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Monica_55905 Jul 16

LAEF 2021 - Hydrogen: Latin America’s Opportunity to Become a Supply Leader

LAEF 2021 - Hydrogen: Latin America’s Opportunity to Become a Supply Leader image
Summary of Boardroom 5 at the Latin America Energy Forum, which covered recent advances of Hydrogen in the energy sector in LATAM, and the opportunities it present towards greener electrification and decarbonisation. 
The International Energy Agency reports that clean hydrogen is currently enjoying unprecedented political and business momentum, with the number of policies and projects around the world expanding rapidly. Our Latin American Energy Forum boardroom: “Hydrogen: Latin America’ Opportunity to Become a Supply Leader” reinforced the Agency’s affirmation: “Now is the time to scale up technologies and bring down costs to allow hydrogen to become widely used.”

For Mariano Berkenwald, Latin America Programme Officer of the IEA, and moderator for the discussion, first we have to observe where are there opportunities to decarbonize, with what kind of energies, and, finally, what is lacking at the technology level.  

“When we look at LATAM, we see that in certain places as long as the price of gas can be kept low, there are opportunities for blue hydrogen through carbon capture.”
It is an area that many governments find interesting, but is there really a future for blue H2?

“The future is green, but the road is multicolored,” is the answer from Michelle Carvalho , Senior Energy Specialist, IADB - Inter-American Development Bank, “and there is a future for blue hydrogen, using existing gas resources.”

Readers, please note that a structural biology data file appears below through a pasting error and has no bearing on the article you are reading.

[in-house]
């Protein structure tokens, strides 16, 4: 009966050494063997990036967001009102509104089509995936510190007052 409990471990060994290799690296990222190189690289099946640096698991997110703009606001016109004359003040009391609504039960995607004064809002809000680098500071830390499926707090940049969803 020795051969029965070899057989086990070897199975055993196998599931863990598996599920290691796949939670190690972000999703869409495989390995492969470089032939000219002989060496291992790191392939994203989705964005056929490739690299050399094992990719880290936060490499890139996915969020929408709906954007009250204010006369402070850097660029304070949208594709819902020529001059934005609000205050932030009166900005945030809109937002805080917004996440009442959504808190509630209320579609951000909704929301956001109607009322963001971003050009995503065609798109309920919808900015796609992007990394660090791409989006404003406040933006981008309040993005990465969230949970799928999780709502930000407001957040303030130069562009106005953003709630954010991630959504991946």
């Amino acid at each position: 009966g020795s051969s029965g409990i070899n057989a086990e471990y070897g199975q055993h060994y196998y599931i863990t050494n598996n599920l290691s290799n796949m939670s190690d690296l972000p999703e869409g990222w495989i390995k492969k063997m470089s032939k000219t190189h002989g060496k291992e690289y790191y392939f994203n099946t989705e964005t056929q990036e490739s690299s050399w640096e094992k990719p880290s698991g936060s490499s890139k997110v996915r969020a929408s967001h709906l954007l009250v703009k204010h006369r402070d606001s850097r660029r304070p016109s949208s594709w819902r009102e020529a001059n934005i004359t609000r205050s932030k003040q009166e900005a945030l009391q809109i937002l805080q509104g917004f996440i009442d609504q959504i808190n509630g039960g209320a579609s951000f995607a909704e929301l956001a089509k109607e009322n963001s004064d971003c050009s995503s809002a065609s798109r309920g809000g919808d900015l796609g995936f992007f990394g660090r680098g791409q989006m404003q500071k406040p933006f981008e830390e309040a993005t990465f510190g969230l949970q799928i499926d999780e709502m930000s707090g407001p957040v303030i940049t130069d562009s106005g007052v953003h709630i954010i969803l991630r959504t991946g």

Initial scale and costs of capture might be more expensive, but the production of ammonia or hydrogen, which involves a process of separation of synthesis, has generally lower costs.

Mr. Berkenwald touched on the role of governments in defining a long-term vision for hydrogen. “Certification would certainly be the definitive regulation” he said, “so that these governments can launch themselves into producing hydrogen.”

On top of the role of government, Ms. Carvalho also brought up the importance of the role associations like the Inter-American Development Bank play in the matter. “The objective of associations like ours is to create a super dynamic system so that all actors from the public and private sector can interact. The demand is sometimes not enough, which makes the mining sector so important. It is not only establishing pilots, but also ensuring that regulation is there to support the development of the sector.”

Apart from mining, transportation was discussed, as another sector generating high demand, especially long-distance transport, something that is abundant in the region.

Other type of transportation, mentioned by Gustavo Cazal, Director of Alternative Energy, Ministry of Public Works and Communications of Paraguay (MOPC), was Paraguay’s barge fleet, the 3rd largest in the world and a major artery of the country’s import-export traffic. The barges currently run on fossil fuel, which makes it a priority for the Paraguay government to replace these fuels with natural gas, and in the long term to explore hydrogen as a substitute.

“Paraguay did a series of studies to determine the cost of hydrogen production, and our results indicate very competitive prices”, commented Mr. Cazal. 

Beatriz De La Vega, International Energy Consultant at Efikas LLC expressed that for Peru the concerns around SDG7s are focused on the interest for investment, regulation and incentives. “To establish this regulation there are mechanisms, there are decrees of law that can be implemented now.” Private sector needs incentives, to make sure that the majority of the capital is not spent on taxes, but goes towards carrying out the project itself.

“You also need to ensure the repayment of any loan. And, finally, ensure economic prospects” Ms. De la Vega added.